Functional Morphology of Branchiae

Project Title: Functional morphology and ultrastructural analysis of branchiae in Annelida

Funding Source: University

Principle Investigator: Günter Purschke with Dirk Weihrauch, University of Manitoba; Heiko Harten and Achim Paululat

Investigations on evolution, systematics, phylogeny and functional morphology are in the focus of interest. Currently these investigations are carried out on annelids, the segmented worms, and those taxa which are presumed to be closely related to them. Special emphasis is laid to the phylogenetic relationships within and validity of Lophotrochozoa.

Although many annelids do not possess respiratory organs, such organs are present in many of the larger and especially in tubiculous forms. Seemingly simple in structure, these organs came again into focus of scientific interest with detection of annelids at hydrothermal vent sites at the ocean floor spreading centers. However, these organs are complex structures being provided with ventilation and sensing and nervous elements, musculature, coelom and blood spaces. A thorough investigation of the branchiae in the fire worm, Eurythoe complanata, revealed their complex structure including very short diffusion distances between the environment and the blood vascular system of much less than 1 µm in thickness and their involvement in ammonia excretion as, for instance, in aquatic arthropods. These results led to expand these investigations into other branchiate annelids; first results show that short diffusion distances are likely a general characteristic of these organs rather than being restricted to hydrothermal vent annelids as previously hypothesized.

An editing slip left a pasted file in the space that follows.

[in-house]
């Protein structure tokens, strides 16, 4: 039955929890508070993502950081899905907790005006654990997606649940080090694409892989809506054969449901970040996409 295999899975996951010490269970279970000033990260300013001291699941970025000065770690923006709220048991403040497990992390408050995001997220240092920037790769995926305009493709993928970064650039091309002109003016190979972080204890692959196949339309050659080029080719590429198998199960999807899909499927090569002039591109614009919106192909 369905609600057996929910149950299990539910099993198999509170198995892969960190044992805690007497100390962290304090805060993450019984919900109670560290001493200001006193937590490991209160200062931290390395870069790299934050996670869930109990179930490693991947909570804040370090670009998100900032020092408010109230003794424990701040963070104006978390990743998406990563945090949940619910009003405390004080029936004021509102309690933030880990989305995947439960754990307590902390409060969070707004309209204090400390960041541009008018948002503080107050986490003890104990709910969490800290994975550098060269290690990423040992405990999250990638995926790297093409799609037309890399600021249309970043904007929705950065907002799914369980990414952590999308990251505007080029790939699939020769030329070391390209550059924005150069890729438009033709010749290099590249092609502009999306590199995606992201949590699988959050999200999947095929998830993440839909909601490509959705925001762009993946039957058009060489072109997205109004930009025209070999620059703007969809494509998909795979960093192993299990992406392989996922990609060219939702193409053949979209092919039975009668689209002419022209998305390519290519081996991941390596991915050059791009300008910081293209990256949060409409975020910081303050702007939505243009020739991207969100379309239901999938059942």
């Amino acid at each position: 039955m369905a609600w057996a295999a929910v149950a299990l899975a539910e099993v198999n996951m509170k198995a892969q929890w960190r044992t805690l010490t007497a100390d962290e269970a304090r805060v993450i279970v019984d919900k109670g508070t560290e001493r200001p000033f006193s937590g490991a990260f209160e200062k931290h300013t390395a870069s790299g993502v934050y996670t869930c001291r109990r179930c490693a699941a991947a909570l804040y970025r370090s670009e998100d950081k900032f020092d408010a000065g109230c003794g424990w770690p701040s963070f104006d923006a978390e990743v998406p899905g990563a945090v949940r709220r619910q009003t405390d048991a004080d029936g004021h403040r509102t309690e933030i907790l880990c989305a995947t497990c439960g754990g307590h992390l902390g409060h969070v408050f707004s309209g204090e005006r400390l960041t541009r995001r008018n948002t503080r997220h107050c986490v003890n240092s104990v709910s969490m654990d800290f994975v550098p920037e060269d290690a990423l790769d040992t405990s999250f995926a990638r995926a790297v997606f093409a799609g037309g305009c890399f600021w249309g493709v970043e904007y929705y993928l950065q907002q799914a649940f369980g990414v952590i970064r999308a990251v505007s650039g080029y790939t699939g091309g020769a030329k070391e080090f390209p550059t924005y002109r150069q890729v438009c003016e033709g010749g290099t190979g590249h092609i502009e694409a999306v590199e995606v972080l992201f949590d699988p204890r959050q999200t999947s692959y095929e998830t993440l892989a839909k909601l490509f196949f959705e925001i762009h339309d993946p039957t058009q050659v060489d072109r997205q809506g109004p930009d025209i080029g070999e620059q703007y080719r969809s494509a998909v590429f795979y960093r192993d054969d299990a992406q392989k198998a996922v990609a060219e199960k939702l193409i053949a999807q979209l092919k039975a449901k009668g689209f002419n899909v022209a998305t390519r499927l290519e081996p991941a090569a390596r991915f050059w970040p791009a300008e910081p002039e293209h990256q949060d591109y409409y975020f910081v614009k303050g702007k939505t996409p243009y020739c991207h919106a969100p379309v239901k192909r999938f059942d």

Top row: Scanning electron micrographs of regenerating specimen of Eurythoe complanata with parapodia and branchiae; right: close-up of parapodium with branched gill.

Bottom: LM of juvenile Scoloplos armiger with segmentally arranged branchiae.